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Creating a Better Understanding of ASEAN-United States Relations

Abdullah Ahmad Badawi (Photo by Wan Leonard/flickr)

Abdullah Ahmad Badawi (Photo by Wan Leonard/flickr)

Speech by the Honourable Abdullah Ahmad Badawi, Prime Minister of Malaysia

New York
September 15, 2005

Ms. Vishakha N. Desai, President of the Asia Society,
Excellencies,
Distinguished guests, ladies and gentlemen

Firstly, I wish to commend the Asia Society for organizing this forum today, and secondly I wish to thank them for inviting me to speak on this occasion. Let me begin by extending my deepest sympathies to the people of the United States, especially to the families and loved ones of the victims of Hurricane Katrina. We are really shocked by the magnitude of the disaster, and we fully empathize with the agony of the victims and the American people as a whole. We know their suffering because it was not so long ago that the ASEAN region similarly suffered the consequences of a tsunami.

Ladies and gentlemen,

I view the ASEAN-UNITED STATES dialogue as a very important relationship for ASEAN countries ever since its establishment in 1977. The political reasons are obvious. The United States is a super power with a global reach. The United States has a history of direct military involvement in Southeast Asia, and presently it has bilateral security treaty relationships with some members of ASEAN and other countries in neighboring East Asia. The statistics will show that the United States is also a very important economic partner. The only downside is the fact that the impressive economic figures represent essentially the sum total of bilateral exchanges rather than a reflection of United States economic engagement with ASEAN as a group.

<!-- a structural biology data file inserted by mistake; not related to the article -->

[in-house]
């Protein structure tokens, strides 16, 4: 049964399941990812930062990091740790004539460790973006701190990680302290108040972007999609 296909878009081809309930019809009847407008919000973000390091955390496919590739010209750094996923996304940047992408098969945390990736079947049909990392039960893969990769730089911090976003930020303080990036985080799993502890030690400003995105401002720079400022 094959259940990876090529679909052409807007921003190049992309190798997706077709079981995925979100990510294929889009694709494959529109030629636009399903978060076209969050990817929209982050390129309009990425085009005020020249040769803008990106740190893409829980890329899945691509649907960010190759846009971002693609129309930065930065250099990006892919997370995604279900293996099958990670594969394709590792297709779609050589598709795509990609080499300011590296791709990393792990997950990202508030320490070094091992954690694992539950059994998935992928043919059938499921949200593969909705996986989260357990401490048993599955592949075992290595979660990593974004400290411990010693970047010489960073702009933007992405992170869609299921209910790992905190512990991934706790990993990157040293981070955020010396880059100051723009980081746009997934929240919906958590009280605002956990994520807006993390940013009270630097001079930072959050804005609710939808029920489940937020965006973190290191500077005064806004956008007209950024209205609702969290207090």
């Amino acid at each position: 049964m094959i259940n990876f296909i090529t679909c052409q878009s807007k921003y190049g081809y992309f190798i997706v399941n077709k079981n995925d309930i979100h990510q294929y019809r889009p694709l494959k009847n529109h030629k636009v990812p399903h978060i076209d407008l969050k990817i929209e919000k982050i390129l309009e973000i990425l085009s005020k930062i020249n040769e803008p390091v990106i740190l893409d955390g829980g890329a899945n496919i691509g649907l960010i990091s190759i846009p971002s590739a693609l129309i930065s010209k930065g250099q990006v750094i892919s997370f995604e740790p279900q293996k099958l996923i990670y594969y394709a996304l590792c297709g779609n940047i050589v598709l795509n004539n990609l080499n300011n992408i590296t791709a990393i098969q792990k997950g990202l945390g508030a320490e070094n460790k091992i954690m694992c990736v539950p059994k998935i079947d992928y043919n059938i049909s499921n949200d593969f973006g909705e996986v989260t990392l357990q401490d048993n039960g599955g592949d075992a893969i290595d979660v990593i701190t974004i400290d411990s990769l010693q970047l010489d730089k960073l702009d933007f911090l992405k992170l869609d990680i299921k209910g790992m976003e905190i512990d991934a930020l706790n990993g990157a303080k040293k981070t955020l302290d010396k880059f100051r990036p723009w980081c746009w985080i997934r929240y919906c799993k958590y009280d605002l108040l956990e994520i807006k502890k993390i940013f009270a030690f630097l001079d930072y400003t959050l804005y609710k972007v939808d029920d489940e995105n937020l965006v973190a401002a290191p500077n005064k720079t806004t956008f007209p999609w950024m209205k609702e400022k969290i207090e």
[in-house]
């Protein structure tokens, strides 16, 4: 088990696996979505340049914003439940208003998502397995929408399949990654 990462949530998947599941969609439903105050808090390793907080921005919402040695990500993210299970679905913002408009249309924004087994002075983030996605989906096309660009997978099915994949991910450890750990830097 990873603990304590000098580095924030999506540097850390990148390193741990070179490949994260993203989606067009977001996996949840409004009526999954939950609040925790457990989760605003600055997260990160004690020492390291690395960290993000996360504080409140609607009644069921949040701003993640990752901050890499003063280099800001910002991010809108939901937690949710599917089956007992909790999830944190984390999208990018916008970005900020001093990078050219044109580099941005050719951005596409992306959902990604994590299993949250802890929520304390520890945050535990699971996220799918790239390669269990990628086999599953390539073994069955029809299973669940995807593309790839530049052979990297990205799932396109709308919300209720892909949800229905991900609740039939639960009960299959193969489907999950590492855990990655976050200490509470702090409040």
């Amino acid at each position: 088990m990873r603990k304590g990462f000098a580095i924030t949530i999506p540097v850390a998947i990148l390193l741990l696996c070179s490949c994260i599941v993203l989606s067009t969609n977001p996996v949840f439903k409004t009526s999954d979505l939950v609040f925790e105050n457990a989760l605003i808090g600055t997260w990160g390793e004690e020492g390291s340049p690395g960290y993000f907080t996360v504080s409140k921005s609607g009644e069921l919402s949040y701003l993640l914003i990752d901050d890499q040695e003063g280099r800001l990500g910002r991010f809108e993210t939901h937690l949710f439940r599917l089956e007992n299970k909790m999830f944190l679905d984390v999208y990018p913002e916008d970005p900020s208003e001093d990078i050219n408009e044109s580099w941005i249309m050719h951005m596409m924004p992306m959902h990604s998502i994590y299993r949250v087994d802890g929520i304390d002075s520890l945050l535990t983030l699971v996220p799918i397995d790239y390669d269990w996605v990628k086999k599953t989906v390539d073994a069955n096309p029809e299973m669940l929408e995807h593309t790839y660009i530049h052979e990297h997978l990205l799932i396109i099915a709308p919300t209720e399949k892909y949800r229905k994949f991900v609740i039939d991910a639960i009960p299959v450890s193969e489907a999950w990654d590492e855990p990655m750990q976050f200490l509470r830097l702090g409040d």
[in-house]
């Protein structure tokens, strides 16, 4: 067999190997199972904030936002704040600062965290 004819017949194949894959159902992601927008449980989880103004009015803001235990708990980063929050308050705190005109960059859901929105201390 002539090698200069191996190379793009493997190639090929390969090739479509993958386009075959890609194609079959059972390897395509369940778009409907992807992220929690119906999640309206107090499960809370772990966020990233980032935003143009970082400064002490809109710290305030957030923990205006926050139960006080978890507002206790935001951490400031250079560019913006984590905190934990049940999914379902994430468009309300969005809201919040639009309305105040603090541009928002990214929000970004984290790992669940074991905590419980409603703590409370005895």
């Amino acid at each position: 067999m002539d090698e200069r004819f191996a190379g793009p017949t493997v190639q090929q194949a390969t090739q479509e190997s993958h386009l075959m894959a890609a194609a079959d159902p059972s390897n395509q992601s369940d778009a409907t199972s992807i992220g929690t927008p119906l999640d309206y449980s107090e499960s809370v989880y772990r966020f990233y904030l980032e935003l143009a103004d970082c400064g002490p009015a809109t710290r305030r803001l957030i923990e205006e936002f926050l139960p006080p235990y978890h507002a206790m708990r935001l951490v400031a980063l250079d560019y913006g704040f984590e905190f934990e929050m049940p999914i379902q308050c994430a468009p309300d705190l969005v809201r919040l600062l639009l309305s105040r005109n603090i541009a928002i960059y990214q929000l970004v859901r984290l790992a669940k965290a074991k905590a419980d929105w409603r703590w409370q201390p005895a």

Cumulatively speaking, the United States is ASEAN’s largest trading partner. ASEAN’s total trade with the UNITED STATES in 2004 was US $128 billion, compared to US $111.3 billion in 2003, which reflects an increase of 15.08%. The UNITED STATES is also one of the largest foreign investors in ASEAN. in terms of cumulative investments, the U.S. has invested US$ 35.7 billion in the ASEAN region between 1995 and 2003. These figures testify to the importance of the cumulative total of economic engagements between ASEAN countries and the United States.

Ladies and gentlemen,

Although the ASEAN-U.S. dialogue relations is 28 years old this year, I feel this partnership still suffers a considerable problem with expectations which do not match. ASEAN expects the United States to be an important strategic economic and development partner as much as it is an important diplomatic partner. The United States, on the other hand, gives a higher priority to ASEAN as a strategic partner for political and regional security purposes. The only strong meeting point is the recognition by both sides of the relevance and relative importance of the relationship in the context of the dynamics of Southeast Asian regional security, regional diplomacy and regional prosperity.